"Alright," I said to Lightfoot on our John Muir Trail hike in 2012. "Smell this sock again and tell me if the baking soda made any difference." The sour look on his face gave me the answer as he slowly handed the sock back to me.
After a while on a long distance hike, you start to lose your ability to smell yourself, at least to a certain point. This is a blessing when you're alone, otherwise it's a curse. It would be great if I was a cartoon and could just look up to see if there were stink lines drawn above my head, but sadly I'm not, so Lightfoot offered to smell my socks after a thorough rinse and again after they had soaked in a baking soda and water solution for thirty minutes. Only a true friend would take a bullet like that.
"Hmm, alright, next time I'll let it soak longer or add more baking soda."
I began experimenting with environmentally-safe ways to clean my clothes in the backcountry after hiking the Appalachian Trail. Since I started backpacking, I've pretty much started to define "clean" as "dry," so don't get me wrong, clean out there isn't the same thing as clean at home. I decided, however, that long-distance backpacking would be more enjoyable if I could feel cleaner. Being tranquil and at peace in the natural world is a lot easier if you don’t smell like a corn chip’s foot. That's why cleanliness is next to godliness, and why you haven't seen a drawing of Buddha with stink lines above his head.
First, I pack a recycled plastic bread bag or a one-gallon Ziploc and at least 2 tablespoons of baking soda. Since I'm usually only washing one or two pairs of socks, a pair of underwear, and a lightweight shirt at one time, the bread bag or Ziploc is big enough.
1. After setting up camp at the end of the day, I put the offending clothes into a one-gallon Ziploc bag.
2. Then I add water.
Don't put the clothes directly in the water source. Clothes hold residual detergents from previous washes, which you may see proof of in the form of suds during the next step. Clothes may also contain other chemicals from deodorants, bug sprays, etc. Consider putting your backpacking clothes through another rinse cycle after you've washed them at home.
3. Seal the bag with a little bit of air inside. Now, shake it vigorously. This is where most of the cleaning happens, and the longer you agitate the clothes the cleaner they'll get.
4. Make sure you're at least 200 feet from all water sources then empty the bag and squeeze as much water out of the clothes as you can. Avoid twisting wool and synthetic fabrics when wringing out the water. It's less damaging to roll them up and squeeze the water out.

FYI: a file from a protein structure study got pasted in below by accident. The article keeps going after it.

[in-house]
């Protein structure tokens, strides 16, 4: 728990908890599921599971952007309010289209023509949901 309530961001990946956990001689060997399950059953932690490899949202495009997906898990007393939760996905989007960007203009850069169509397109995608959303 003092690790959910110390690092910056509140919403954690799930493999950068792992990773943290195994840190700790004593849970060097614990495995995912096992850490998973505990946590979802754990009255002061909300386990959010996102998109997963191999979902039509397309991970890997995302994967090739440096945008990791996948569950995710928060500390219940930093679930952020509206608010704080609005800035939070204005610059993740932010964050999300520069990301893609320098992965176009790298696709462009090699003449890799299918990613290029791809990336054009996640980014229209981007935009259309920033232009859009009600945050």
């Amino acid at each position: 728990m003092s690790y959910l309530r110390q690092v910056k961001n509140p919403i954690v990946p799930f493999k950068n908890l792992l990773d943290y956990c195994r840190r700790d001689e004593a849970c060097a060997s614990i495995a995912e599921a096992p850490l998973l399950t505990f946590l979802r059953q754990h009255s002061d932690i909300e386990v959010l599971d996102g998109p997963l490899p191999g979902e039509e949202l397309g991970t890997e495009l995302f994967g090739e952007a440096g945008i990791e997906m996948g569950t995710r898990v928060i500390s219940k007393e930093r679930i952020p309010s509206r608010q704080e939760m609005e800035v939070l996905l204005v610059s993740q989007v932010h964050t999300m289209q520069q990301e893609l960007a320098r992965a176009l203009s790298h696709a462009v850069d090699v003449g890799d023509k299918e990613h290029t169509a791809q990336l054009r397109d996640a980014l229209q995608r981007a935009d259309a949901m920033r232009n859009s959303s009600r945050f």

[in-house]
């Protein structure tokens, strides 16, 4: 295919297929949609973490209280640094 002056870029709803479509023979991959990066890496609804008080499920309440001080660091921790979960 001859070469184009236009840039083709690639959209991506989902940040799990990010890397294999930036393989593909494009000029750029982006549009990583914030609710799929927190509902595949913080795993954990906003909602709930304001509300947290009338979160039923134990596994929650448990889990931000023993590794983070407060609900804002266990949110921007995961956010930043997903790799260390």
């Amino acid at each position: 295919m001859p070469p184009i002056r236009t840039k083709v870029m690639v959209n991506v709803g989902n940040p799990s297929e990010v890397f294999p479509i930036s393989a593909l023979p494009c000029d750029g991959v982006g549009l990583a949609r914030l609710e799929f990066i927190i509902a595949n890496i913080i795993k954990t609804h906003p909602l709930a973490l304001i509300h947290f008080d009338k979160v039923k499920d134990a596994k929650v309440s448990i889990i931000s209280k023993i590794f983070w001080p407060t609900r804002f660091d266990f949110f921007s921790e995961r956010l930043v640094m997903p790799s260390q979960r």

Repeat steps 2 through 4 as often as necessary. I usually do it 3 to 5 times, and agitate for at least a couple minutes each time.
This alone will make a tremendous difference, and more so the longer you agitate and the more times you replace the water as you do it. Your clothes will be a lot less smelly, and a lot more comfortable to wear. Actually, if your clothes weren't that dirty to begin with, water and agitation would probably be enough to get them clean. After wearing the same clothes on the trail for a couple days, however, they'll probably still smell at this point, but hey, at least people won’t be able to smell you from ten feet away.
If you want to stick with slightly smelly clothes to save weight in your pack and have as little impact on the environment as possible, feel free to skip the next two steps. If you want to get them cleaner, however, it's time to get out the baking soda.
5. If you want to remove a stain, mix a little water with baking soda to make a paste, apply it to the stain, gently rub the stained fabric into itself, and then continue.
6. Fill the bag with about a quart of water and about 2 tablespoons of baking soda (more on why I don't use detergents below). Shake vigorously to mix. If you need more water to cover your clothes, just increase the baking soda as well by roughly that same ratio. It doesn't have to be exact.
Now, let that soak overnight.
7. In the morning, go about 200 feet from all water sources, squeeze the baking soda water out the clothes, and then rinse them in the same way as steps 1 through 4.
8. I attach the wet clothes to my backpack using safety pins, so they can dry while I hike. If it's warm enough, I'll just wear the shirt wet. The synthetic or merino wool fabric my shirts are made of dry quickly from body heat. The odors will continue to decrease as your laundry dries in the sunlight.
Safety pins also work great to hang clothes on a line, so wind doesn't blow them off and so you don't have to fold them over the line, which makes them take longer to dry.
9. And finally, go find Lightfoot and have him sniff your sock to see if it worked.
Here are a few other tips for keeping your clothes clean in the backcountry:
1. You can reduce odor and the number of times you have to wash your clothes, if you wear clothes made of merino wool. It doesn't absorb body odors or hold onto bacteria like most synthetic fabrics, like those used in Under Armor for example.
2. Choose clothing made of materials that will dry fast in the sun. Hiking clothes made to quickly wick moisture from your body will likewise dry fast in the sun after you wash them.
3. If it's overcast and your socks are still a little damp at the end of the day, put them in your sleeping bag at night. Your body heat will help dry them out.
4. Before heading to the trail, wash your clothes at home with just water. This will remove residual detergents and make it safe to jump in a lake with your clothes on to give them a quick wash.